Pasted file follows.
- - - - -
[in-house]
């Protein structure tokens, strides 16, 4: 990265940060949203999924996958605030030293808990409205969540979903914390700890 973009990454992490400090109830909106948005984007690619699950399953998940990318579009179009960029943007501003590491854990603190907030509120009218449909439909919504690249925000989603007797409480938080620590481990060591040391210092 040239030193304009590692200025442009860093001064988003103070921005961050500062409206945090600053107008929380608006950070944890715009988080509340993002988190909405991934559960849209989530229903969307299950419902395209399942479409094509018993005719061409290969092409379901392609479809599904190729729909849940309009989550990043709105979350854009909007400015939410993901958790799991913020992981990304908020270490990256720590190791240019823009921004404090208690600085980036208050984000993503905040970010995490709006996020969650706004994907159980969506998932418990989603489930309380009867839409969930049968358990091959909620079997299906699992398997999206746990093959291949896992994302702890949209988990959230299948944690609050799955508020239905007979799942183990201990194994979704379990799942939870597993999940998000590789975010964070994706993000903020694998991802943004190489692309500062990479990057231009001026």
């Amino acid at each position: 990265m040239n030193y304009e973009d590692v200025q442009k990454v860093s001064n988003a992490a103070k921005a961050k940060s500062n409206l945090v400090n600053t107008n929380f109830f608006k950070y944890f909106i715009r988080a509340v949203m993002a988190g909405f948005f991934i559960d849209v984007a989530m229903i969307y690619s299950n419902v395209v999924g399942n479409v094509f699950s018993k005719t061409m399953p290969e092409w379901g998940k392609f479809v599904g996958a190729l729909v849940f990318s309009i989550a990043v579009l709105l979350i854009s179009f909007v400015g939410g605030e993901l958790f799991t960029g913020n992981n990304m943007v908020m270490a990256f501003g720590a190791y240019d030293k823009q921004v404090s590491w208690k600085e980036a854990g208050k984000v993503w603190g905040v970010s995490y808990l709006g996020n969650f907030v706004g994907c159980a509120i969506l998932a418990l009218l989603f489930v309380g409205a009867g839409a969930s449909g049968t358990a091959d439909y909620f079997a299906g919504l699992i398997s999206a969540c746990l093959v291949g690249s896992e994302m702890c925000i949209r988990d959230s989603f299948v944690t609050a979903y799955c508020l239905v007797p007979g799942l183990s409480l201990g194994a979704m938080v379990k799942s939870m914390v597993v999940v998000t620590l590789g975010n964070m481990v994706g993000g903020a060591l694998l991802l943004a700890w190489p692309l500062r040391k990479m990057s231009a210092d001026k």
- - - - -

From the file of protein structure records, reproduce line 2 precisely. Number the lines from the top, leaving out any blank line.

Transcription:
């Protein structure tokens, strides 16, 4: 990265940060949203999924996958605030030293808990409205969540979903914390700890 973009990454992490400090109830909106948005984007690619699950399953998940990318579009179009960029943007501003590491854990603190907030509120009218449909439909919504690249925000989603007797409480938080620590481990060591040391210092 040239030193304009590692200025442009860093001064988003103070921005961050500062409206945090600053107008929380608006950070944890715009988080509340993002988190909405991934559960849209989530229903969307299950419902395209399942479409094509018993005719061409290969092409379901392609479809599904190729729909849940309009989550990043709105979350854009909007400015939410993901958790799991913020992981990304908020270490990256720590190791240019823009921004404090208690600085980036208050984000993503905040970010995490709006996020969650706004994907159980969506998932418990989603489930309380009867839409969930049968358990091959909620079997299906699992398997999206746990093959291949896992994302702890949209988990959230299948944690609050799955508020239905007979799942183990201990194994979704379990799942939870597993999940998000590789975010964070994706993000903020694998991802943004190489692309500062990479990057231009001026």